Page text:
The controversy over Fosamax (alendronate) causing problems with bone breakdown in the jaw is concerning me. Should I be worried about this?

John R. White is a pharmacy professor at WSU-Spokane.
John R. White is a pharmacy professor at WSU-Spokane.

All drugs come with risks and benefits. The drug alendronate has been prescribed for more than 10 years to hundreds of thousands of patients with osteoporosis, and its use has resulted in the prevention of serious problems — such as hip fractures — in many.

However, this drug has been linked (at least by association) to a rare jaw problem called osteonecrosis of the jaw. The problem typically occurs after a patient has undergone some traumatic event to the jaw, such as a tooth extraction. After such an event, the bone fails to heal and bone tissue actually dies. This is a rare event, but the risk may be increased in patients taking alendronate if they have an invasive dental procedure, cancer, require chemotherapy or corticosteroids, or have significant dental disease or anemia.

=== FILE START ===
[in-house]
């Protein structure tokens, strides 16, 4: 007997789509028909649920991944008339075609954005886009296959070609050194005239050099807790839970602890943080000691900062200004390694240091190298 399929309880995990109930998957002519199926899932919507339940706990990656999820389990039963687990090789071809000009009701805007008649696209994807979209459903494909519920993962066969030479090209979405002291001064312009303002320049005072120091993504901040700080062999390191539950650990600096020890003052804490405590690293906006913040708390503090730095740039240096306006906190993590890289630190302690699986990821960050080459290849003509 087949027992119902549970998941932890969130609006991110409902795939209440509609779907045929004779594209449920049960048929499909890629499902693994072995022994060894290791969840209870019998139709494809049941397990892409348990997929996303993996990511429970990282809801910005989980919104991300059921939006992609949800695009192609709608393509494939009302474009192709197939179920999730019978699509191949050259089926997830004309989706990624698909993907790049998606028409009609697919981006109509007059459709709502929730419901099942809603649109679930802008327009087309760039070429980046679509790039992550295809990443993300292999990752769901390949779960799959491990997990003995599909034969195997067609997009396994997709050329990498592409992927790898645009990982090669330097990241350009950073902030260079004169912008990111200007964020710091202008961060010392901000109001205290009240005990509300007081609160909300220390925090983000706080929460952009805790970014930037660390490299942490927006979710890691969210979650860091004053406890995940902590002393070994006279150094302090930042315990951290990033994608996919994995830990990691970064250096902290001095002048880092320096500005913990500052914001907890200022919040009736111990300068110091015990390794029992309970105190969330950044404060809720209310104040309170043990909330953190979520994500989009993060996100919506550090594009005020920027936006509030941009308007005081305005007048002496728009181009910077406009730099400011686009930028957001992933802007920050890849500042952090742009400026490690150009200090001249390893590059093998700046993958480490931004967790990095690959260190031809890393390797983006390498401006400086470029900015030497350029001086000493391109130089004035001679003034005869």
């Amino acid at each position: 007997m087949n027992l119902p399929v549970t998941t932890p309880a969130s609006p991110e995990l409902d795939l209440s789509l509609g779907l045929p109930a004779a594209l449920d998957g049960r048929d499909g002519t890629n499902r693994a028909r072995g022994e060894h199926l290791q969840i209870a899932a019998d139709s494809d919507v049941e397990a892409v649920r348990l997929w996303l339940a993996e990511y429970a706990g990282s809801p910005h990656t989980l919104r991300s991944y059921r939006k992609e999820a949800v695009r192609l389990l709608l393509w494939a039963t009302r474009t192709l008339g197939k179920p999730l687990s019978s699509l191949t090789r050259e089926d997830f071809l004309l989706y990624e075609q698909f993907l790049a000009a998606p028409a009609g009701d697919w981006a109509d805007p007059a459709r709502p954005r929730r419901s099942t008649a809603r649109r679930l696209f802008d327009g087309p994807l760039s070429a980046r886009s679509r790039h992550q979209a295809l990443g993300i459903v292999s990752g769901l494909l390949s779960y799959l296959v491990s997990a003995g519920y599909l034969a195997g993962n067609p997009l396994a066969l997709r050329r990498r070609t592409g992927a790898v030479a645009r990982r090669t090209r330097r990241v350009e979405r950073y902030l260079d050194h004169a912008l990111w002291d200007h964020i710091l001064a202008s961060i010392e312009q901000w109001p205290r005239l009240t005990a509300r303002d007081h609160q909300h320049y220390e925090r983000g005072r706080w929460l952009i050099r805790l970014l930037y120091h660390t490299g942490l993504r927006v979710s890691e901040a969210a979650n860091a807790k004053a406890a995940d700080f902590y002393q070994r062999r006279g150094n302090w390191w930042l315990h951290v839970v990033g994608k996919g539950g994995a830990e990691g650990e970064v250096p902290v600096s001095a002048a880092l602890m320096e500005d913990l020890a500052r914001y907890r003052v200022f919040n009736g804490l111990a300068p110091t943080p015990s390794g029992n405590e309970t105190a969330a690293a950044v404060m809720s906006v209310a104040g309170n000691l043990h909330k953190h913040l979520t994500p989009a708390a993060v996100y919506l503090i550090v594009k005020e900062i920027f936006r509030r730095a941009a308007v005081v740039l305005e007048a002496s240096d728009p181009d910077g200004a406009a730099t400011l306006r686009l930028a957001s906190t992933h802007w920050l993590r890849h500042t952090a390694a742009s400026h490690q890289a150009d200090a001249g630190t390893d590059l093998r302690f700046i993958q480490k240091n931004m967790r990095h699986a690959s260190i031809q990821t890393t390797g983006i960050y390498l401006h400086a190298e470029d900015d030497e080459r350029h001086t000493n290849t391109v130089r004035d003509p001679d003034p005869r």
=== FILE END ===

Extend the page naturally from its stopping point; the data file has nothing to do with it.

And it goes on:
It is not clear that alendronate is the cause, but there seems to be an association between the medication and an increased risk of the development of osteonecrosis of the jaw. Some have estimated the risk of developing osteonecrosis of the jaw to be about one in 1,000 for every year that the medication is taken.

As with any medication, the potential benefits and risks of this medication should be discussed with your physician and your pharmacist. And please make sure to inform your dentist if you take alendronate.

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